By Leroy Douresseaux
July 2, 2009 - 12:54
|Aya of Yop City cover image is courtesy of barnesandnoble.com.|
With their graphic novel, Aya, writer Marguerite Abouet and artist Clément Oubrerie, transported readers back to Africa’s Ivory Coast in the late 1970s. There, Abouet and Oubrerie introduced a cast of characters that lived in and around Yopougon, or Yop City, a working class neighborhood in the city of Abijan. The star of this colorful ensemble was Aya, a studious, middle class girl whose levelheaded ways were in stark contrast to her contemporaries.
Aya and friends return in Aya of Yop City (published in 2008 by Drawn & Quarterly), and the funny, lighthearted melodrama of their lives is heating up – in some cases, boiling over. Poor Aya is in the center of a storm of personal calamities. Her friend, the new mother Adjoua, has been relying on her friends to help with her new baby boy, Billy, but Aya, much to her father Ignace’s chagrin, seems to be bearing most of the burden (though she apparently doesn’t mind). Meanwhile, Bintou hardly has time for her homegirls, what with her chasing a mysterious Parisian boyfriend.
Meanwhile, Ignace must confront a downturn in Solibra beer sales, and as a Solibra branch office manager, he must also face cutbacks, which cause a peculiar employee problem. Ignace’s boss, Bonaventure Sissoko is breaking his son Moussa into the family business with mixed results. Meanwhile, the young people of Yop City prepare for the Miss Yop beauty contest, and Aya gets her own beauty of a surprise.
While Aya of Yop City isn’t a great work, it is great that something like it is available to comic book and graphic novel readers in North America. Yop City is certainly a good read, but it lacks the newness of the first book. This second volume feels exactly like that, a second volume – the middle part of story, so the narrative here sometimes drifts aimlessly. In fact, some of the subplots are merely set-ups for what will hopefully be scandalous conclusions in the third book. This is an entertaining read, but much of it feels half-finished.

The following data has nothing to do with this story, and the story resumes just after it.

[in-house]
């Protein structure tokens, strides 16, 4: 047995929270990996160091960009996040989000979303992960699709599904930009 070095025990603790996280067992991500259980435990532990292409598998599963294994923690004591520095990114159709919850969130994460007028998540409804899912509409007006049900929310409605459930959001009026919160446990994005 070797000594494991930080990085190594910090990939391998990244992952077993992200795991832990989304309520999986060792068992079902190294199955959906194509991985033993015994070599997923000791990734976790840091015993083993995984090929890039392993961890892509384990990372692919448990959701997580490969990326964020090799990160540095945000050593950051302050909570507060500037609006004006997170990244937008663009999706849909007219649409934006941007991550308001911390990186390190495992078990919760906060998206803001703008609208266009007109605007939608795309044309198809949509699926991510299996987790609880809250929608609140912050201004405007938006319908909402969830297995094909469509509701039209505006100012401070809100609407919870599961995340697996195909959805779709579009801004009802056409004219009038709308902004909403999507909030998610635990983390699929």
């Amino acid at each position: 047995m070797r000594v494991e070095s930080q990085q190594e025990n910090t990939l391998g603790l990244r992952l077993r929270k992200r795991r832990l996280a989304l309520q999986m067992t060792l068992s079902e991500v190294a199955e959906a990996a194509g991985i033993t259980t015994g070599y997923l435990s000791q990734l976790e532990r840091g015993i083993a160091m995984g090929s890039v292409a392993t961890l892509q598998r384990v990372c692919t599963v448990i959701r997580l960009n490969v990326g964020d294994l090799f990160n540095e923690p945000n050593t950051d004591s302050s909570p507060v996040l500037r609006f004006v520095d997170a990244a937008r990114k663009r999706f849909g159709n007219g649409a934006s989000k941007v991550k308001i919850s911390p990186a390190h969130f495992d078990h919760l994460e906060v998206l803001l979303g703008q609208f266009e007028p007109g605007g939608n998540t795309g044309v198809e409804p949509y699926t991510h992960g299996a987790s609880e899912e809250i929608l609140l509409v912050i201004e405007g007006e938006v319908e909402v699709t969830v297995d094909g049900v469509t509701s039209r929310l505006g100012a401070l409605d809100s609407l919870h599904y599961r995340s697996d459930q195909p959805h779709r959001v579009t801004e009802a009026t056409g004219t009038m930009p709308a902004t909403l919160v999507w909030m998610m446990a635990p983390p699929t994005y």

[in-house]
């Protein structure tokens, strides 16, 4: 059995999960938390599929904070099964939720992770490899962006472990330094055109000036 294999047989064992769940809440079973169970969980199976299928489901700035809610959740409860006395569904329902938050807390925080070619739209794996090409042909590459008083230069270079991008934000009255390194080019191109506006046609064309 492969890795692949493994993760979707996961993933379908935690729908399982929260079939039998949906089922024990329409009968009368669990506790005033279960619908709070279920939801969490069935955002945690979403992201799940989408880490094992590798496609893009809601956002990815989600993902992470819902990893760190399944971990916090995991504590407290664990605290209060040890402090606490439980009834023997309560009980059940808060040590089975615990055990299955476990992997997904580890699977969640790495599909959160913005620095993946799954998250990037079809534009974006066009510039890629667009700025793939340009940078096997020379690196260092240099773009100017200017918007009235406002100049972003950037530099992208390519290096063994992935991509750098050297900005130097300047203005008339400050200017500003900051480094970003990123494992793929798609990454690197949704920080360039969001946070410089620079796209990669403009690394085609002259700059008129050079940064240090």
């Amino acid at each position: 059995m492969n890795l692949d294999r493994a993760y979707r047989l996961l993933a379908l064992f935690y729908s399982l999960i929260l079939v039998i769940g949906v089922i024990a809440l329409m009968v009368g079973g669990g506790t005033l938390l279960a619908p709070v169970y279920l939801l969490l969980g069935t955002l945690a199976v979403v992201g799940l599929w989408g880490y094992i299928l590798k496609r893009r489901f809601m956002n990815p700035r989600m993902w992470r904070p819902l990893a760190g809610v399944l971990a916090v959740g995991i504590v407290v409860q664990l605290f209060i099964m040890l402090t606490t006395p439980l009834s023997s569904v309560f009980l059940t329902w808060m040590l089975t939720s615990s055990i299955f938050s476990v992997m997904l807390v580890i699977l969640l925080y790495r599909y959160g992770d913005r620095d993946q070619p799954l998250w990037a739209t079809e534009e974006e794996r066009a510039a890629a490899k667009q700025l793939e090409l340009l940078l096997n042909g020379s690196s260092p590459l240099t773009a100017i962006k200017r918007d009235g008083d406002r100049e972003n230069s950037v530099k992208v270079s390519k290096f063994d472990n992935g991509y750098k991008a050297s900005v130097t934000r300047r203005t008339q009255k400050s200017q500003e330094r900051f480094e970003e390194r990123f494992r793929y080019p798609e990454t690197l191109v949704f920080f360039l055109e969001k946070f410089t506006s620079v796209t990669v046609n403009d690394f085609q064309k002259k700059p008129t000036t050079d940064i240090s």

However, Clément Oubrerie’s brightly lit color art is in perfect synch with Marguerite Abouet’s script, and actually enhances it with Oubrerie’s expressive depictions of his characters’ faces. He draws these bulging white eyes with only a pin point for the iris, but these eyes convey so much about a character and a moment in a way that defies explanation.
Reservations aside, it’s still good that Western readers have access to Aya. [Aya of Yop City was originally published in France by Gallimard Jeunesse.] Here is a depiction of working and middle class Africans living, loving, working, and playing. They’re professional people, housewives, ambitious students, talented automobile mechanics, etc. And they don’t need a Bono charity event to help feed them.
Aya of Yop City also has a section at the end of the book full of delight extras, including a recipe, and also an interview with Marguerite Abouet.